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Ab Hoving

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  1. And here is a picture of us (rigger Floris Hin and me) finishing the re-rig of the model in 2012. The model was relocated twice, once in 2007 and once in 2012. Dismasting took 2 1/2 days, rigging 4. I made a u-shaped construction to take off the masts with all its rope work and sails together, with the shrouds temporarily attached to the legs of the U and the mast tightly connected to the middle piece. Those were the days...
  2. Thanks for sharing Kenny. I'm sure many people will be very glad to see all this. I hope you also enjoyed the 'special collections' with all the ship models well hidden in the basement of the museum?
  3. It seems to me that you made a wrong choice. If it is a pirate ship you want to model, forget these big monsters. Pirates were not so well organised that they could manage big ships. You better find a smaller ship, about a hundred feet. That means of course that 24 pound cannons are a bit over the top. Fortunately you can simply scale your cannon down and you will never see the difference. If it is the 17th century you are looking for, you might consider the Heemskerck, Abel Tasman’s ship when he discovered New Zealand and Tasmania in 1642. His 100 feet long ship might have been suitable for a pirate. If you are interested you can send me a PM and I will send you the draughts.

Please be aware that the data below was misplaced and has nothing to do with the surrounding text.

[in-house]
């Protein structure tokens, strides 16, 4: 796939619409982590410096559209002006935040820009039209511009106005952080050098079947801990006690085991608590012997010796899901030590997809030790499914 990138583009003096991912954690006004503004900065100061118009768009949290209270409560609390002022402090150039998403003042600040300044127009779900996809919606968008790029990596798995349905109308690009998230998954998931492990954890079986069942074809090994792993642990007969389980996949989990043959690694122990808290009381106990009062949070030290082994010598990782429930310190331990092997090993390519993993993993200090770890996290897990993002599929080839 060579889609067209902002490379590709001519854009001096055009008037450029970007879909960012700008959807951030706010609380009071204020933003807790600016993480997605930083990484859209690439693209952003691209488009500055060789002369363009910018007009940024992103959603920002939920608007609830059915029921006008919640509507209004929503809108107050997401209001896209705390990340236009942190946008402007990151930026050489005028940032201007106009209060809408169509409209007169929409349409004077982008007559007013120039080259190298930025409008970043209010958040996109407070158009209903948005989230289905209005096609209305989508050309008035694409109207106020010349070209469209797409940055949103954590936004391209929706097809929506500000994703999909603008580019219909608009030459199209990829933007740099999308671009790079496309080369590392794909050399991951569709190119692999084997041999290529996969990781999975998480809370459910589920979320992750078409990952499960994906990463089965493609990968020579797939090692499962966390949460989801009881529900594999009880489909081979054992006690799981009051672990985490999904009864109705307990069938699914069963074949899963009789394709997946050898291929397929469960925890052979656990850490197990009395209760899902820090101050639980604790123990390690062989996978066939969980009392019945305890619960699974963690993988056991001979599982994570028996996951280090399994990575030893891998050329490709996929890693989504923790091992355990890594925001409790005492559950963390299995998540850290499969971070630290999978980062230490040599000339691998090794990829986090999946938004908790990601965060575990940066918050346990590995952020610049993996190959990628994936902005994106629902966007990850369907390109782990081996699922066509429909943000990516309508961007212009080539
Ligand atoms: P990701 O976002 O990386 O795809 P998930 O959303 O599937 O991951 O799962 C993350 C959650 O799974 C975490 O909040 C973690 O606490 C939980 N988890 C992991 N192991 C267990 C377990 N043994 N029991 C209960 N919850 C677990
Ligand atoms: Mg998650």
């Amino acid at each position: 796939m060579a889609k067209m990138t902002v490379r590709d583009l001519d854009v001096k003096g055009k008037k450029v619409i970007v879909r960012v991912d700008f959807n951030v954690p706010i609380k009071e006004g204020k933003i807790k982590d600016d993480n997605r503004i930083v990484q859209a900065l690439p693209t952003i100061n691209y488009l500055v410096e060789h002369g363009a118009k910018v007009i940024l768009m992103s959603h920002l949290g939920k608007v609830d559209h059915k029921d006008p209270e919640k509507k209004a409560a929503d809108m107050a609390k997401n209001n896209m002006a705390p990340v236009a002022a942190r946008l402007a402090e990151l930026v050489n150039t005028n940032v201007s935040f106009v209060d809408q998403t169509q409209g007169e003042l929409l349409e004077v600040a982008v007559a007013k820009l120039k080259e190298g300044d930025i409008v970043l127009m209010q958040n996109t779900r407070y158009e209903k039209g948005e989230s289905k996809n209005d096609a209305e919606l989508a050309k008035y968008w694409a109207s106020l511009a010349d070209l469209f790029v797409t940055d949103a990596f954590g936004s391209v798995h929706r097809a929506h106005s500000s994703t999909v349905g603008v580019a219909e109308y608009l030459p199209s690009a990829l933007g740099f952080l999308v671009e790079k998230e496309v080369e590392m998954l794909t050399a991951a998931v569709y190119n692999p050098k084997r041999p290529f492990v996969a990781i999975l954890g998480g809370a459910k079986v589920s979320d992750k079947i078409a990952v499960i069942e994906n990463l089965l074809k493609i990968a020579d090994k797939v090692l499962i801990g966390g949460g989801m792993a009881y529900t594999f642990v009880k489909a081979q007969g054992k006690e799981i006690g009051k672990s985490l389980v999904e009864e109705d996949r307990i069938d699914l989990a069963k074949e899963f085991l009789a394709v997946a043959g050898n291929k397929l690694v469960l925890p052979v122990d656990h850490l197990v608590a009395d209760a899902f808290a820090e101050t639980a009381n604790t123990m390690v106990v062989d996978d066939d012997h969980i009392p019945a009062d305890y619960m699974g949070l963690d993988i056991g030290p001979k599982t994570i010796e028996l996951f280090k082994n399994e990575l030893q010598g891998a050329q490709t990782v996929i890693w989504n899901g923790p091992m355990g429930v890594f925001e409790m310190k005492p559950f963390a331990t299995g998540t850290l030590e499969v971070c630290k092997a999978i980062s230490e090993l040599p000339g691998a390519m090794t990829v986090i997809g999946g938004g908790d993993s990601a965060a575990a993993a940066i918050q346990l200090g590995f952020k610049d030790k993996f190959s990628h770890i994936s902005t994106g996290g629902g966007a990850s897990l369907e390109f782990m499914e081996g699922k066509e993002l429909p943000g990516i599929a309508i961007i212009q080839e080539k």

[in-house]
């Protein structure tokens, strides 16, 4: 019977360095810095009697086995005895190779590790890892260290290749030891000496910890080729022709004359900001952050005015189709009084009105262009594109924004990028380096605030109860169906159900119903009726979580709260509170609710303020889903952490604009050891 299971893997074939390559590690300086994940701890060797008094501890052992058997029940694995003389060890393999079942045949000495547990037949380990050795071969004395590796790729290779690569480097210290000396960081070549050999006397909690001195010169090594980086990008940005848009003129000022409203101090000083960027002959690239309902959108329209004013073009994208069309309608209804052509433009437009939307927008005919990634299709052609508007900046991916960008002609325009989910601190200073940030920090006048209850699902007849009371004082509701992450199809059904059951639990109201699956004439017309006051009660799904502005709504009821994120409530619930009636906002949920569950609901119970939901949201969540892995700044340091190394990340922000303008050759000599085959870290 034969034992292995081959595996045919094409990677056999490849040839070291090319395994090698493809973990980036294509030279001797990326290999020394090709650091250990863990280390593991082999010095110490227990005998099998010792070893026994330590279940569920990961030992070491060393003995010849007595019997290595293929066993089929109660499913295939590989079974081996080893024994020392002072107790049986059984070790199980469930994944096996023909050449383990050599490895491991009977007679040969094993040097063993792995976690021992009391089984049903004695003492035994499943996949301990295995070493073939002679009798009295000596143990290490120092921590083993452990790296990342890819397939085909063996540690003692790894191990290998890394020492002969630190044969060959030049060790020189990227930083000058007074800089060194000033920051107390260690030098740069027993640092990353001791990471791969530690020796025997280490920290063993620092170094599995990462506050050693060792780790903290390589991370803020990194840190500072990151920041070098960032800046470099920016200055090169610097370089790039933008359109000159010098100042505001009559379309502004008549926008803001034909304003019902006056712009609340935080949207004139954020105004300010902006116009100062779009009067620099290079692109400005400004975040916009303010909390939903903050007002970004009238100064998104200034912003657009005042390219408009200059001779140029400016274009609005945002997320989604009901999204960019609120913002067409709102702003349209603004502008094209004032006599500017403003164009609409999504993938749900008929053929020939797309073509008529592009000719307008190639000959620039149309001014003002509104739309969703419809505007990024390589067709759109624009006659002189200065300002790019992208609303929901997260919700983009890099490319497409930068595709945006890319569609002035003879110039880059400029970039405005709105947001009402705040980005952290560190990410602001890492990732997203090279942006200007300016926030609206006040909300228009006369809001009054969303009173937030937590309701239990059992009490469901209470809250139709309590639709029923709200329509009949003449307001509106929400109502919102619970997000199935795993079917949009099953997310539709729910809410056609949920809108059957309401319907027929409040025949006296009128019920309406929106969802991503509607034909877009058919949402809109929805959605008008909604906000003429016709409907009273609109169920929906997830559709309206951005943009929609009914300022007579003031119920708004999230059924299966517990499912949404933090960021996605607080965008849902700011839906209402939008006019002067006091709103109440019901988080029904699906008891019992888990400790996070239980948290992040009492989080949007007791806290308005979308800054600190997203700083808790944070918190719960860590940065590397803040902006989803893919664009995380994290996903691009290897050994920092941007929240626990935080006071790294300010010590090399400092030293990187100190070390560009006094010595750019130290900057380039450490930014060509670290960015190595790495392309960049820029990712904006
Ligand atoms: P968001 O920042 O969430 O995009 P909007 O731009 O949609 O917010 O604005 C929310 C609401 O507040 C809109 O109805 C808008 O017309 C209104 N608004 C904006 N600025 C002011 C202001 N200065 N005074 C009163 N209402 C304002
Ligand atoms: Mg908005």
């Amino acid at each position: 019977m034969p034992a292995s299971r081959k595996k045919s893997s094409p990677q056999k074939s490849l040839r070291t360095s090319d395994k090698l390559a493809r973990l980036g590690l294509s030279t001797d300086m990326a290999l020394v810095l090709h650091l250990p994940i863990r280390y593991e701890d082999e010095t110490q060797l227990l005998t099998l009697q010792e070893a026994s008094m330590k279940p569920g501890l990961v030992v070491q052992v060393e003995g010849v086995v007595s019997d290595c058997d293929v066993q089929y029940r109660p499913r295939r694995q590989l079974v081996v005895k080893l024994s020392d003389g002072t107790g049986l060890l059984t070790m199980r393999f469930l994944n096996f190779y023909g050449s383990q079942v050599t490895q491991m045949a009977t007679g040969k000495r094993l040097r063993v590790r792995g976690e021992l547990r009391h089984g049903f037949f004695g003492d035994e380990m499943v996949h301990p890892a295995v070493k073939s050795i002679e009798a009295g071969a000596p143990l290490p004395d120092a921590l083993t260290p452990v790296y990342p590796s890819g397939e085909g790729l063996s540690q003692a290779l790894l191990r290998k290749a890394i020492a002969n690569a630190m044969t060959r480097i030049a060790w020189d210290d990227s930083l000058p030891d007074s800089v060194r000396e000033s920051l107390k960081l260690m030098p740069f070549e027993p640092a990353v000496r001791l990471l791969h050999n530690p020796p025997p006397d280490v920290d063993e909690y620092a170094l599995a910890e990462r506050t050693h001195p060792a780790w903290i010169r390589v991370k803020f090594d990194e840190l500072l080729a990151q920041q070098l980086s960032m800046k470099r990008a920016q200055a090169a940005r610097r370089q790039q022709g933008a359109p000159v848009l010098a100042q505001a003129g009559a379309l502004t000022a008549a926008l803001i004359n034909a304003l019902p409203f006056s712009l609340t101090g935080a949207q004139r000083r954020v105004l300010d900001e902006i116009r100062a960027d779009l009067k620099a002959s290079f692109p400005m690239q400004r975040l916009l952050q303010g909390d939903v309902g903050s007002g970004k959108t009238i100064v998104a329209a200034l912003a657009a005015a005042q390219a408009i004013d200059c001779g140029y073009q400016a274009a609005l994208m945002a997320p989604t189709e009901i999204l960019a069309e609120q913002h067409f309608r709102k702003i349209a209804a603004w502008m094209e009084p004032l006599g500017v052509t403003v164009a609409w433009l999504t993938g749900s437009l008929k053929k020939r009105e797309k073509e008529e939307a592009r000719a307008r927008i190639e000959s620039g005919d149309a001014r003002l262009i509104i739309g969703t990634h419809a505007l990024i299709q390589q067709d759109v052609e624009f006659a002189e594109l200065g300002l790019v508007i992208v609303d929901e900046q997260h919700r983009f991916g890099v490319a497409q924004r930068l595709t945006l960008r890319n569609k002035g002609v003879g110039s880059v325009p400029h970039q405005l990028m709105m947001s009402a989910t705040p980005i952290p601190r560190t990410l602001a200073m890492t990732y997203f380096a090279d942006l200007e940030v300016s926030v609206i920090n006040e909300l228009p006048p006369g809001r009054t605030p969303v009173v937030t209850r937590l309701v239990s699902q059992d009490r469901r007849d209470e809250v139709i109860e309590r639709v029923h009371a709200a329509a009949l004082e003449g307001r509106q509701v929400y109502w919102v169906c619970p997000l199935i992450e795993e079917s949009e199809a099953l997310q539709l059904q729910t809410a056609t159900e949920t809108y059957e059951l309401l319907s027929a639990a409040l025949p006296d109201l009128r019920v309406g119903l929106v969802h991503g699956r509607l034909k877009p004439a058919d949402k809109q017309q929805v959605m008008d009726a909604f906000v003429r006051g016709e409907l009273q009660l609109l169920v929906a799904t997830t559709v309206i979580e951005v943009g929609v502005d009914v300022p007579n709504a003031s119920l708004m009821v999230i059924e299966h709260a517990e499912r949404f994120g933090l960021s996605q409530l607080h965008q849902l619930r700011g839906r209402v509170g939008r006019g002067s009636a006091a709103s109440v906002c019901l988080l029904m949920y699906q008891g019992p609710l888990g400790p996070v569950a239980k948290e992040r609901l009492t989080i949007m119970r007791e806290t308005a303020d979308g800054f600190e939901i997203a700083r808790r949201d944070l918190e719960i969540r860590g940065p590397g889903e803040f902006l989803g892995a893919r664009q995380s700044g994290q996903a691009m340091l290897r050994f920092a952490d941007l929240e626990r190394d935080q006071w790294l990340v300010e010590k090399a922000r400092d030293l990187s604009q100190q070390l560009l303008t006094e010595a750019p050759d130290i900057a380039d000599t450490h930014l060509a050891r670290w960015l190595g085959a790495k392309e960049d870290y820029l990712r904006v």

4. Hi Marcus, You must have a lot of time at your disposal. If I look at your plans, you could easily fill two lives with them. 🙂 There must be plans for the William Rex, but I don't have them. About ten years ago I let a group of students do calculations on the ship because I did not trust the shape. Too little volume below the waterline. From this project (it turned out I was right) there must be a report in the museum. I will ask and come back to you about this matter. As for the rigging of 18th century Eastindiamen you might be interested in a rigging plan for 160 foot retourship I reconstructed from a VOC document from the middle of the 18th century. It was published in a book about the archaeological finds of VOC ships, the Hollandia Compendium, published by the Rijksmuseum in 1992. The plans might reasonably fit the Valkenisse rigging. The oldest VOC retourship of which plans have been published was Prins Willem (1651) by my predecessor Herman Ketting. There is a book from 1979 and there are plans, but I don't know how to get them. Perhaps other members can help you out, for instance Amateur? Apart from the plans for Valkenisse (1717) I don't know of any published plans, but I do have plans made after the 1697 Resolution, after which I started a model some time ago, but never finished it. I have no recent pictures of the state it is in at the moment but I can tell you, it takes a lot of study to get even this far. Anyway, if you are interested in the plans you can have them, send me a PM. Here is a preview: I hope you know what you are looking at. As I said, your plans will take a double life-time to execute.....